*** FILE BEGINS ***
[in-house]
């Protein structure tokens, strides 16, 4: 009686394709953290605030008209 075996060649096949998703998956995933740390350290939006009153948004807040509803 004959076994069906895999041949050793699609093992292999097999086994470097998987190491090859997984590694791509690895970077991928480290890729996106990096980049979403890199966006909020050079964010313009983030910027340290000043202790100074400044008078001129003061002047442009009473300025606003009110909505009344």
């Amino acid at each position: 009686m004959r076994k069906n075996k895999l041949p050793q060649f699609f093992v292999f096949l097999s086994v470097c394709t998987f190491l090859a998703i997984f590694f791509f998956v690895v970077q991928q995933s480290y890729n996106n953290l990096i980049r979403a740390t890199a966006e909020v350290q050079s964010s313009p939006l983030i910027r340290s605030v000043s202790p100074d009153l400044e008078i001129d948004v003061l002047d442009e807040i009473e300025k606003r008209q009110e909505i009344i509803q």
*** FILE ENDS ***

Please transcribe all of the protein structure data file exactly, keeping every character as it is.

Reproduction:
[in-house]
């Protein structure tokens, strides 16, 4: 009686394709953290605030008209 075996060649096949998703998956995933740390350290939006009153948004807040509803 004959076994069906895999041949050793699609093992292999097999086994470097998987190491090859997984590694791509690895970077991928480290890729996106990096980049979403890199966006909020050079964010313009983030910027340290000043202790100074400044008078001129003061002047442009009473300025606003009110909505009344």
């Amino acid at each position: 009686m004959r076994k069906n075996k895999l041949p050793q060649f699609f093992v292999f096949l097999s086994v470097c394709t998987f190491l090859a998703i997984f590694f791509f998956v690895v970077q991928q995933s480290y890729n996106n953290l990096i980049r979403a740390t890199a966006e909020v350290q050079s964010s313009p939006l983030i910027r340290s605030v000043s202790p100074d009153l400044e008078i001129d948004v003061l002047d442009e807040i009473e300025k606003r008209q009110e909505i009344i509803q």